Everything that the human race has done and thought is concerned with the satisfaction of deeply felt needs and the assuagement of pain. One has to keep this constantly in mind if one wishes to understand spiritual movements and their development.
Some of these disparities have been among racial or ethnic groups, some among nations, and some among regions, continents, or whole civilizations.
In the nineteenth century, real per capita income in the Balkans was about one-third that in Britain. That dwarfs intergroup disparities that many in the United States today regard as not merely strange but sinister.
Singapore has a median per capita income that is literally hundreds of times greater than that in Burma. During the rioting in Indonesia last year, much of it directed against the ethnic Chinese in that country, some commentators found it strange that the Chinese minority, which is just 5 percent of the Indonesian population, owned an estimated four-fifths of the capital in the country.
But it is not strange. Such disparities have long been common in other countries in Southeast Asia, where Chinese immigrants typically entered poor and then prospered, creating whole industries in the process.
People from India did the same in much of East Africa and in Fiji.
Occupations have been similarly unequal. In the early s, Jews were just 6 percent of the population of Hungary and 11 percent of the population of Poland, but they were more than half of all the physicians in both countries, as well as being vastly over-represented in commerce and other fields.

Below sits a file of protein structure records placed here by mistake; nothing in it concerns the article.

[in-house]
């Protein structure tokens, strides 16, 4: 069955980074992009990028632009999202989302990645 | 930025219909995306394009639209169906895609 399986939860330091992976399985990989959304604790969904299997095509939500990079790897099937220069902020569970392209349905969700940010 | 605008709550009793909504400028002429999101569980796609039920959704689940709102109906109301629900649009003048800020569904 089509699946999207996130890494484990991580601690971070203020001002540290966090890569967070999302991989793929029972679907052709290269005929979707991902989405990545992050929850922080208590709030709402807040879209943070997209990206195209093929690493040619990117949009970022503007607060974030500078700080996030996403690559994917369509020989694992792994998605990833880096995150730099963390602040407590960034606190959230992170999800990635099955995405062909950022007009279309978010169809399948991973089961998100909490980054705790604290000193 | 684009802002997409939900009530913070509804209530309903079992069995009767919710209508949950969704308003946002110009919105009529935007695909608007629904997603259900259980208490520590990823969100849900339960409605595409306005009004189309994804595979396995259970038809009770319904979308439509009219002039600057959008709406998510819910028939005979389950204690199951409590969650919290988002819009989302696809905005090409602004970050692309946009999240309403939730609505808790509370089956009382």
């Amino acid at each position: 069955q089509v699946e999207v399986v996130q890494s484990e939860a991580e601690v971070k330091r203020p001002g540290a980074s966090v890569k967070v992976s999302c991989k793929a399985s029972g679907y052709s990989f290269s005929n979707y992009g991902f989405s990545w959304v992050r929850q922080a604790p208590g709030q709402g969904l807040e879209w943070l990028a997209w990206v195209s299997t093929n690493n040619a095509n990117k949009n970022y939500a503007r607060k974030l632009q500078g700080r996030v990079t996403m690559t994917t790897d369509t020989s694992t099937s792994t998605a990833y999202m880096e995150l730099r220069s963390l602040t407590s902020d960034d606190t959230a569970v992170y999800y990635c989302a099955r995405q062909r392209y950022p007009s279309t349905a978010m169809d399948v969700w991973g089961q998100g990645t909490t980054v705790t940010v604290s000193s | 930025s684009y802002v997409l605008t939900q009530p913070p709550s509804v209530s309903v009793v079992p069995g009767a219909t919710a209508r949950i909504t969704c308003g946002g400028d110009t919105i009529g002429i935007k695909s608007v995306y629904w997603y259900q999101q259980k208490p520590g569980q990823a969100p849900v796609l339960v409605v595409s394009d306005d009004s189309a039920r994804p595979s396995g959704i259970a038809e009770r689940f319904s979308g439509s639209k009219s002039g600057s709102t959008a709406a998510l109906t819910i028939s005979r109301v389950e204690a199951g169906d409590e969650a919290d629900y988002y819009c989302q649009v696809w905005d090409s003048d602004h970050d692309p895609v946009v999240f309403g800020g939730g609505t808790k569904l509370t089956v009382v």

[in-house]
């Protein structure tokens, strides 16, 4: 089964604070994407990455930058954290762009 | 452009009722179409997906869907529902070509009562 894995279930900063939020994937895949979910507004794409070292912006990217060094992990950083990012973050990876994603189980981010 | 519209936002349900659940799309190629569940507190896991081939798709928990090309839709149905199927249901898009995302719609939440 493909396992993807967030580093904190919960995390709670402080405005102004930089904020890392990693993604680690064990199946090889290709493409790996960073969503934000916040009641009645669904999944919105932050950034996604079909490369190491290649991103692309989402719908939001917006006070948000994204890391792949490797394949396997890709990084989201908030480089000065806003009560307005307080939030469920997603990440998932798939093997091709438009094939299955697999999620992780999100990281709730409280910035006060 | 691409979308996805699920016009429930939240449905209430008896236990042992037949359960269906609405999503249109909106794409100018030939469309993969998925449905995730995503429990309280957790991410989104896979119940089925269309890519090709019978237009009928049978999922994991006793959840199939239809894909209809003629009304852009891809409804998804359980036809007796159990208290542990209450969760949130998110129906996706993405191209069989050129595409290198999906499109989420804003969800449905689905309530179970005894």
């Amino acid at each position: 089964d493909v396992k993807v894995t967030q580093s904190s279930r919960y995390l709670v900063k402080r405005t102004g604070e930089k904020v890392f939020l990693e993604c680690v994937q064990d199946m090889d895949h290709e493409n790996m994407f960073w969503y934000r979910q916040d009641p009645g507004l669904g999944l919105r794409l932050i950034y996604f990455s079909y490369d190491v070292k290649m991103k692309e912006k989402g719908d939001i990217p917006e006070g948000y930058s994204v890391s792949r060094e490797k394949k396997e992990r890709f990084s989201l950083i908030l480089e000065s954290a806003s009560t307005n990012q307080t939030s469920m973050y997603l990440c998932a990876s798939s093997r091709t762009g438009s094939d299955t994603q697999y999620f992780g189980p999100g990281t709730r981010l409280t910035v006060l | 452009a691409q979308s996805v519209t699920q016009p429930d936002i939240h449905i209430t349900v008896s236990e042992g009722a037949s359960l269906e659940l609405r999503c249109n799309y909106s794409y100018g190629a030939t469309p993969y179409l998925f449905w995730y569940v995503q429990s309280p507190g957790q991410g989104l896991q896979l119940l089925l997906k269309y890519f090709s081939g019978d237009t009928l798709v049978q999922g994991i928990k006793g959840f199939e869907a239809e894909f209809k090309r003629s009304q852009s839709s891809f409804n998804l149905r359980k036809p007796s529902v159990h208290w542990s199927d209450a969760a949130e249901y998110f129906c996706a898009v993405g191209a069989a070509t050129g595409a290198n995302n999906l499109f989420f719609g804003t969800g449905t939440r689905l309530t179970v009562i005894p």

By the late twentieth century, it was estimated that 17 percent of the people in the world produce four-fifths of the total output on the planet. Such examples could be multiplied longer than you would have the patience to listen.
In some cases, we can trace the reasons, but in other cases we cannot. A more fundamental question, however, is: Why should anyone have ever expected equality in the first place?
Let us assume, for the sake of argument, that not only every racial or ethnic group, but even every single individual in the entire world, has identical genetic potential.
If it is possible to be even more extreme, let us assume that we all behave like saints toward one another. Would that produce equality of results?
Real income consists of output and output depends on inputs. These inputs are almost never equal-- or even close to being equal. During the decade of the s, for example, the Chinese minority in Malaysia earned more than a hundred times as many engineering degrees as the Malay majority.
Halfway around the world at the same time, the majority of the population of Nigeria, living in its northern provinces, were just 9 percent of the students attending that country's University of Ibadan and just 2 percent of the much larger number of Nigerian students studying abroad in foreign institutions of higher learning.